Welcome to my first ever brain drain; this blog series will mainly consist of things I have been thinking about, problems I have encountered and matters people have discussed with me which have piqued my interest. These posts will be less well-structured, more stream-off-consciousness and they will probably reflect me most as a human being. I would really enjoy reading your take on the subjects discussed in these posts, so do not hesitate to leave a comment.
brain drain 001: stop sharing and start doing.
Millenials love to share their ideas and future plans. On social-media posts, in Youtube videos, on Insta stories, when inebriated at parties, in blog posts (which my blog is a case-and-point of). More often than not though, we do not follow through. God knows how many plans I have formulated and spread all over, to then throw all of these ambitions overboard when the next shiny object comes along. A key skill I have lacked, and some people around me seem to lack too, is the ability to stop announcing and start doing what you keep talking about.
Yesterday my colleague and I discussed how our university degree taught us to think critically and analytically when encountering an issue. I am incredible grateful that I have learned these traits, because it allows me approach a problem from many different angles, consider multiple points of views and distinguish between major and minor issues. But these traits also make me exceptionally good at analysing things until I lose the desired result out of sight. Analysing things to death, if you will.
This can be a double edged sword. When do I know I have analysed a situation enough? If we take this blog of instance, how do I know I am not going to regret posting this openly online? Have I considered the dangers and the future perspective enough? On a more simplistic level I could be re-reading and editing this post for 5+ hours if I don’t stop myself from overanalysing.
Taking action is something I have been learning slowly from reading books on people who have zero issues doing. Even better, they have written books for people like me, people who do not know when to stop analysing and start doing. Some examples are Fearless, The 4-Hour Workweek and Money Master the Game.
The fact that my university degree never allowed me to follow through on an analytical task might be problematic. Issues have always stayed merely theoretical: ”how can we diagnose depression properly across different cultures?”, ”what is the best way to make physicians aware of early signs of poliomyelitis?” etc. I proceeded to write an essay based on theoretical concepts (and often also based on pure imagination) and I was never critically assessed on the actual viability of implementation. Let alone learn what it takes to implement theoretical knowledge. If your ambitions don’t lie in research or another analytical field of work, applying the skills necessary to follow an ambition has proven to be quite challenging.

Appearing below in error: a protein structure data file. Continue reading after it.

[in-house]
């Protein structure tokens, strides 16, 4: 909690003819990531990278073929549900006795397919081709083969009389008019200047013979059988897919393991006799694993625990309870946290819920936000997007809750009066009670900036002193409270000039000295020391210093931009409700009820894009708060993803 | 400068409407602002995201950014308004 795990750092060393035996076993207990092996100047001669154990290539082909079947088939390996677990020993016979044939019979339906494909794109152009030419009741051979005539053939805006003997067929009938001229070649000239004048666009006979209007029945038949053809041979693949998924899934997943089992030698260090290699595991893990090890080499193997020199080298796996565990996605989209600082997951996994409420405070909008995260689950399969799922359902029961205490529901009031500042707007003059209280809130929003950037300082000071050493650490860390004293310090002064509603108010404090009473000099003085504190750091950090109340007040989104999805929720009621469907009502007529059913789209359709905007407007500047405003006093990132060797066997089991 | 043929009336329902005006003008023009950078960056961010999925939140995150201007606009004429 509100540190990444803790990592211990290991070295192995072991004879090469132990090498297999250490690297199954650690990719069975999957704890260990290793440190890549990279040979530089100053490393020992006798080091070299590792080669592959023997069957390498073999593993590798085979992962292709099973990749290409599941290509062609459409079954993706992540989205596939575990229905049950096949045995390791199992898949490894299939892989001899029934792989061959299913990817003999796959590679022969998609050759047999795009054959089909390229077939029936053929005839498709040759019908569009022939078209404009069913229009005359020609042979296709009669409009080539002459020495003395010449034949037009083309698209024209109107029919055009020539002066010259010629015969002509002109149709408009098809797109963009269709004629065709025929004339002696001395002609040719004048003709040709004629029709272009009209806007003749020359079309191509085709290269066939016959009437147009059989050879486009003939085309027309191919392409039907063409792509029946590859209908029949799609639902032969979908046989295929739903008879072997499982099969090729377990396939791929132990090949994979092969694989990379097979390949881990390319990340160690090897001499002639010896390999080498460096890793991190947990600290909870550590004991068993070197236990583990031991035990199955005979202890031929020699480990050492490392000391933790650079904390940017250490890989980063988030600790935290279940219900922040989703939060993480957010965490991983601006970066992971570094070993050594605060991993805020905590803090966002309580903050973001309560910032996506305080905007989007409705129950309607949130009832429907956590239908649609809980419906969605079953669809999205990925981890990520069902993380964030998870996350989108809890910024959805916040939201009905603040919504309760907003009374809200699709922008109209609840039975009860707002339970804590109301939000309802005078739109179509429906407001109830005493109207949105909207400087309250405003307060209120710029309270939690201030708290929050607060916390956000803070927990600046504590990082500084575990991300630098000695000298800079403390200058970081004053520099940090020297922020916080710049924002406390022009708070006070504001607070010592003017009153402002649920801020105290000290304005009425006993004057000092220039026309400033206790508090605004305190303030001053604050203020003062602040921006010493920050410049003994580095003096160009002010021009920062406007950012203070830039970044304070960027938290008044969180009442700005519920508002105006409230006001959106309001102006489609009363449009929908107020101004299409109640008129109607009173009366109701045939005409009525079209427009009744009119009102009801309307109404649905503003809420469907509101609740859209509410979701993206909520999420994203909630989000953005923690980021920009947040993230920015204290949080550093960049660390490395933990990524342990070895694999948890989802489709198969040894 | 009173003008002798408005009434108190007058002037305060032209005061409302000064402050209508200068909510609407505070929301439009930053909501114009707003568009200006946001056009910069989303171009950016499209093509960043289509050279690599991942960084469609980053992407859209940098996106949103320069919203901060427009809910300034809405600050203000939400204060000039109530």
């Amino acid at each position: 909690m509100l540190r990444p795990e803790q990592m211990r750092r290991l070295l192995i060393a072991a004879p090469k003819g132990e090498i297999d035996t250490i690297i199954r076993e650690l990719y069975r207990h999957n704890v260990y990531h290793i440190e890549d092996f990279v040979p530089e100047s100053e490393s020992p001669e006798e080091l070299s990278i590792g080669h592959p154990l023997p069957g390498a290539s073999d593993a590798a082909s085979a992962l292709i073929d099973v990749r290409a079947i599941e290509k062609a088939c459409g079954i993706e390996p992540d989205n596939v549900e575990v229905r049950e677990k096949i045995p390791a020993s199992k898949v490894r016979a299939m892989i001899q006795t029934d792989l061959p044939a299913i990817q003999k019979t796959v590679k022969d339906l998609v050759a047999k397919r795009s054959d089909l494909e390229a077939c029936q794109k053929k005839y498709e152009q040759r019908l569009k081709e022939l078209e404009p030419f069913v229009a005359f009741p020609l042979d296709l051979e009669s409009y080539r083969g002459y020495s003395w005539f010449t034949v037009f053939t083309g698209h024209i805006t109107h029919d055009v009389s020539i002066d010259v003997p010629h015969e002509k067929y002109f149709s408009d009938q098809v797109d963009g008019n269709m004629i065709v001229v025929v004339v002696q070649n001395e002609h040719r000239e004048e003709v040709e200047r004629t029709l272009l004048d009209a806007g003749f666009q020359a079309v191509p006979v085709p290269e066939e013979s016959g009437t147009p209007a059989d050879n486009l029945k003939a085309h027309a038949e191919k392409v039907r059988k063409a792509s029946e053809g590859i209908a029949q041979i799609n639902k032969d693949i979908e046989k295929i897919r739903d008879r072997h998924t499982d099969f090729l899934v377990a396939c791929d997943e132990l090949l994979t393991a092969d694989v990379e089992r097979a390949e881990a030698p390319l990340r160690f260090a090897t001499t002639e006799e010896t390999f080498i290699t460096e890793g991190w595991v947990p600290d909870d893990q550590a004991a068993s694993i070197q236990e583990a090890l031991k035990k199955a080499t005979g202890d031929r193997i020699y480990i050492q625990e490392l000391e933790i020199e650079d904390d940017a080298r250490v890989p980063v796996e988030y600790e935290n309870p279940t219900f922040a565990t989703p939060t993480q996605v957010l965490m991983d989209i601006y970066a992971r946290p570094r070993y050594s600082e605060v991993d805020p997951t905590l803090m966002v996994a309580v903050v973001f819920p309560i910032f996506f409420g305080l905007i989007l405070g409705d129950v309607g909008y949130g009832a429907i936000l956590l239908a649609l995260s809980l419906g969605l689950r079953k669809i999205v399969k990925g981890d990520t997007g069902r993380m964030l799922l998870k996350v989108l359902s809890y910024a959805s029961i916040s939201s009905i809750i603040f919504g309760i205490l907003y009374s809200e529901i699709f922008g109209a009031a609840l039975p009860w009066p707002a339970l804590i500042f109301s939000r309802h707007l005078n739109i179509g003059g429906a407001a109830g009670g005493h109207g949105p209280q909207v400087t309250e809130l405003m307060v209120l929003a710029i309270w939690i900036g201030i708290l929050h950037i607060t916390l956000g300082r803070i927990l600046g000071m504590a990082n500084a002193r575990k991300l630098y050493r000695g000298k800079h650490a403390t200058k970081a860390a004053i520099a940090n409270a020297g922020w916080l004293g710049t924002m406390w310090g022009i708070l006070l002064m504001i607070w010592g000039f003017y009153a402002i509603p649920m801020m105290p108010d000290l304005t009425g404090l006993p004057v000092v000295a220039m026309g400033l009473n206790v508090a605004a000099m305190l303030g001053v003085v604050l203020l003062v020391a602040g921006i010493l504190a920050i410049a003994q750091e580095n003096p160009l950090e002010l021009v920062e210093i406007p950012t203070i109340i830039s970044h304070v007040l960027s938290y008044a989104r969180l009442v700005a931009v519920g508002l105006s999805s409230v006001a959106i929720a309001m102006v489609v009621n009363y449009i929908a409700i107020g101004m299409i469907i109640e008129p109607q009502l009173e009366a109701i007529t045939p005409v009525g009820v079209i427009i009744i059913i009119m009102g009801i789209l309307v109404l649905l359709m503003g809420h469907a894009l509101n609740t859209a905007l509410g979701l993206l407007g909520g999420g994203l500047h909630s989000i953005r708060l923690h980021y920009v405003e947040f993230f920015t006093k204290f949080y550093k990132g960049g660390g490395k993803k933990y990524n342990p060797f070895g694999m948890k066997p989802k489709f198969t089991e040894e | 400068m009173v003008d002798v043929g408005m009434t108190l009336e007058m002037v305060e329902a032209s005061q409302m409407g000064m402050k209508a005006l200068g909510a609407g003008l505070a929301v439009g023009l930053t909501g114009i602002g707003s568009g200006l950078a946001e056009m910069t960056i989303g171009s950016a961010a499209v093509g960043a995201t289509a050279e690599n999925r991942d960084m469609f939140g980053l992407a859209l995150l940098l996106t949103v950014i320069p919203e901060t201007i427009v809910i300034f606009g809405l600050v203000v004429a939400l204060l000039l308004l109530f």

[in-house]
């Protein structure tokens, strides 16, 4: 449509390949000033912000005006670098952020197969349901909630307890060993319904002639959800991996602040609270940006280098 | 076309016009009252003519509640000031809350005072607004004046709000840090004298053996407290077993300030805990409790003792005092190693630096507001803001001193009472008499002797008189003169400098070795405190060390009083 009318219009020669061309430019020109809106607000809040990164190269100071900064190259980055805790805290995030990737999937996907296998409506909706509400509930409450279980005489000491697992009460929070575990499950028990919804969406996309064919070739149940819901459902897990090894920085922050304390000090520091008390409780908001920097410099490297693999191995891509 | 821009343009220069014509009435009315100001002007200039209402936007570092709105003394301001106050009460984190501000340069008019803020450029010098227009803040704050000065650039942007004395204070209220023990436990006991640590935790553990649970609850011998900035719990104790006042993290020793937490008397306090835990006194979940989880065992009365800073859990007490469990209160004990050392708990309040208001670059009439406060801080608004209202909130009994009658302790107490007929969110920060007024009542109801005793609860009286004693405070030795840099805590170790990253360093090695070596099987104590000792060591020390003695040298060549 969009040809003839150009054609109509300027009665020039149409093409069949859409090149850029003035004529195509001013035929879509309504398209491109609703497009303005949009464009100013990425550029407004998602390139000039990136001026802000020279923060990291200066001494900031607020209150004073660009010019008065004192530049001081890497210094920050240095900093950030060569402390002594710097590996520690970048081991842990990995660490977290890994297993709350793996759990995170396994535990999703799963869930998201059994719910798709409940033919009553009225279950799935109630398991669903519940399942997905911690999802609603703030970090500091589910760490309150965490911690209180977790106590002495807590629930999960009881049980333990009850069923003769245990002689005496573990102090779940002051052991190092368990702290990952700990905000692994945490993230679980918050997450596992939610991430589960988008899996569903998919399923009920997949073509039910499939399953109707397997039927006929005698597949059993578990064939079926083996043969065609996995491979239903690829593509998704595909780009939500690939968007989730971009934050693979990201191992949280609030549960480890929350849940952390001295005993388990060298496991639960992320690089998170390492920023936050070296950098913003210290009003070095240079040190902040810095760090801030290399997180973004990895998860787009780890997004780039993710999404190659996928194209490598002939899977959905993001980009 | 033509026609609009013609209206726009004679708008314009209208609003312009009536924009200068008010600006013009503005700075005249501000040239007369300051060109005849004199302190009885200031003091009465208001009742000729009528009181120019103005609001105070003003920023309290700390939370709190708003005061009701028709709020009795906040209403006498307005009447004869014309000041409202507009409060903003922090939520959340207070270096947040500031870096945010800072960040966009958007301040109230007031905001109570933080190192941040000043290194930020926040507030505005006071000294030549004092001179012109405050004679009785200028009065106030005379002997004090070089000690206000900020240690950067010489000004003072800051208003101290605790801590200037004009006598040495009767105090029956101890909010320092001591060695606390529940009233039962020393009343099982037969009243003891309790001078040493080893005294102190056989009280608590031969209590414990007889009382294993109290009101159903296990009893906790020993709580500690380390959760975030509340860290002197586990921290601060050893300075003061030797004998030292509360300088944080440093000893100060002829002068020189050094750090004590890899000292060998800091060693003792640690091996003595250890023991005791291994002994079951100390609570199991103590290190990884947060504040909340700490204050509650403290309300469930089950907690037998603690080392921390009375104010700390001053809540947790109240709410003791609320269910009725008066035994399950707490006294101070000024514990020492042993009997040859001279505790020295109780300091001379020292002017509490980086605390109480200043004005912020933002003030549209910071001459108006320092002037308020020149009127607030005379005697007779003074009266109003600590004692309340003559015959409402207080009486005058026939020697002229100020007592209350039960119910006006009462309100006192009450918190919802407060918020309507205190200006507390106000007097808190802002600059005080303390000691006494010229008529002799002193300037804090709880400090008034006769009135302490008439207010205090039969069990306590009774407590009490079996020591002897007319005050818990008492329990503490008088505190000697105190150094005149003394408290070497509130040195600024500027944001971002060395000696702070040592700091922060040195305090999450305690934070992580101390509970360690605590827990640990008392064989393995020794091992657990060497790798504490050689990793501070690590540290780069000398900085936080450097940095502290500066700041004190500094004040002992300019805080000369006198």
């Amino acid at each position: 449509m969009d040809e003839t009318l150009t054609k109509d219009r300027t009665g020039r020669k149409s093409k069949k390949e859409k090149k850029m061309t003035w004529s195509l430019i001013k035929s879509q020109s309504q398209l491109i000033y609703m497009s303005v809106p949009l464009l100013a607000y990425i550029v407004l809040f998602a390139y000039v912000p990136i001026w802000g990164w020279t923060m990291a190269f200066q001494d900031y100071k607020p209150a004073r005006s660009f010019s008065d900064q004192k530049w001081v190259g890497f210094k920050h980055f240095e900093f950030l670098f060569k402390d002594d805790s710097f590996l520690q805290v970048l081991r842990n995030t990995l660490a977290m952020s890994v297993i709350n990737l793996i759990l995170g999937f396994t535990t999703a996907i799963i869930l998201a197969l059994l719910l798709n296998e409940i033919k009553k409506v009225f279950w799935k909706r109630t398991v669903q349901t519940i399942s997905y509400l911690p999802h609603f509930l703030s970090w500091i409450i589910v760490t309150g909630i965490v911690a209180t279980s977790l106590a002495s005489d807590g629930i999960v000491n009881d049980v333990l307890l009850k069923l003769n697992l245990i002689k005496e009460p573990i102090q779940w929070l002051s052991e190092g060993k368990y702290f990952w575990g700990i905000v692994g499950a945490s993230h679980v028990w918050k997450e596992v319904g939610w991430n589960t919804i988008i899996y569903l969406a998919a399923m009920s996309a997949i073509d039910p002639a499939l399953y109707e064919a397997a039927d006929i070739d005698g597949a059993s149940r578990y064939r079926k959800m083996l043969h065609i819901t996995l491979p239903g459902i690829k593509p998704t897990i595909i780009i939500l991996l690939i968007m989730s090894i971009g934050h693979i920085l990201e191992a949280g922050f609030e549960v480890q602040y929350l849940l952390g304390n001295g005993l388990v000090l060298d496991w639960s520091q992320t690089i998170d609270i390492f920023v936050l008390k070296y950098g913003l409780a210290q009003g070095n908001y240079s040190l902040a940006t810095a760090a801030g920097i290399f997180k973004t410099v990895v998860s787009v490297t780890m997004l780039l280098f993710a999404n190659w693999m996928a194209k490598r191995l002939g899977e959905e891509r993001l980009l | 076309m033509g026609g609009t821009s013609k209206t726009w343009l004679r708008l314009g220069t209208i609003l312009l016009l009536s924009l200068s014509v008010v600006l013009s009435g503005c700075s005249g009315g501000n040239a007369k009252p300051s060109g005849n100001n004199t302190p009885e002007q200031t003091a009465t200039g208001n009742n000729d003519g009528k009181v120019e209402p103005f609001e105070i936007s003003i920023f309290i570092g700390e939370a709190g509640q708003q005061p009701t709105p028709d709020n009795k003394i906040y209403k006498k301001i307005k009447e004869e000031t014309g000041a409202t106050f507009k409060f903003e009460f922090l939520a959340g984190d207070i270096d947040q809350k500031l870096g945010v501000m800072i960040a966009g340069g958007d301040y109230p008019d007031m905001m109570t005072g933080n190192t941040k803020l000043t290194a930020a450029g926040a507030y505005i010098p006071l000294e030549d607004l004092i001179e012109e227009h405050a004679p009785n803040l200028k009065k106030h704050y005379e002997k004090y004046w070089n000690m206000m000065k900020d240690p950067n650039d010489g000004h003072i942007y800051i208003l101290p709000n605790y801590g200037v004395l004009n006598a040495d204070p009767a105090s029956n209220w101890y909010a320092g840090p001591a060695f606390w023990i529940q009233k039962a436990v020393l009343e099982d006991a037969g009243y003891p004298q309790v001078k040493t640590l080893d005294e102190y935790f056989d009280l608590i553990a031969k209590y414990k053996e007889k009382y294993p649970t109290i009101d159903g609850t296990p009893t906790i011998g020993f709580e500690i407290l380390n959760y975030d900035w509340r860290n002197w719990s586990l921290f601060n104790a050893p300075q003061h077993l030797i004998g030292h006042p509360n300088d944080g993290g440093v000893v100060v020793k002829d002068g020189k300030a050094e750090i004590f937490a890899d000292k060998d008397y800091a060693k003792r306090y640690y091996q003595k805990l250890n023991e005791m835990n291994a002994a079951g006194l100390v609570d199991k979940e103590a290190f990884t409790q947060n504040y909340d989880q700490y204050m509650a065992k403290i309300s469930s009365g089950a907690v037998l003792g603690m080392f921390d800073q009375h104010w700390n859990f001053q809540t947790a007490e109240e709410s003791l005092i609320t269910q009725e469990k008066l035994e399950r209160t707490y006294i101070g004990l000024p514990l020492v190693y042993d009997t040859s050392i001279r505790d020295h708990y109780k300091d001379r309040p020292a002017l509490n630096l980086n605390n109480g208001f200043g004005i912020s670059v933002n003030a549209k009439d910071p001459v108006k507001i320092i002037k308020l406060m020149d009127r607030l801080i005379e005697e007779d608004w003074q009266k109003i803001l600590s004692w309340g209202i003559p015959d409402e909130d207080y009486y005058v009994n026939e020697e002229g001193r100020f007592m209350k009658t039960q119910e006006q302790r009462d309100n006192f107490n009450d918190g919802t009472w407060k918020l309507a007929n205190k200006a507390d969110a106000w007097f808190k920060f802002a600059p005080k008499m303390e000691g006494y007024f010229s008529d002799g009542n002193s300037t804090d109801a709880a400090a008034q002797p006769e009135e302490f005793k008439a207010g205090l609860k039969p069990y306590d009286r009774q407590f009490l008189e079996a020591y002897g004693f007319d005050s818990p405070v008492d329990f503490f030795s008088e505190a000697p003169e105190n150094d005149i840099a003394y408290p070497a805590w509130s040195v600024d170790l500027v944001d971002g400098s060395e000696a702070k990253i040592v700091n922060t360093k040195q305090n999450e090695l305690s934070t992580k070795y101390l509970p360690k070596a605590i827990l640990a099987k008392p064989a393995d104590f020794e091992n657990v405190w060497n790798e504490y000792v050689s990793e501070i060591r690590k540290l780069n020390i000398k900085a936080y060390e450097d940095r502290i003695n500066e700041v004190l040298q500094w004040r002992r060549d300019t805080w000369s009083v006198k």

What I have been learning from above mentioned books, and more harshly so from Gary Vaynerchuck, is that nothing is more valuable than to stop sharing your plans, and to start implementing them now (and share those implementations!). I am fully aware of how simple this sounds, but after reading books that tackle this simple premise analytically, it is really what it boils down to.
So in the past 4 months I have tried to focus more on sharing my challenges along the way as I implement what I want to do (and I feel like a legally blind person without glasses half of the time). Unlearning to analyse everything before I even think about taking action can be a paralysing process. One way of battling analysis paralysis is this blog series, where I get to be the theoretical, analytical, academic version of myself.
My questions to you;
- Have you or are you suffering from analysis paralysis? What has worked for you in order to overcome certain aspects?
- Do you feel that your educational background, or lack thereof, has helped or hindered you in achieving your goals?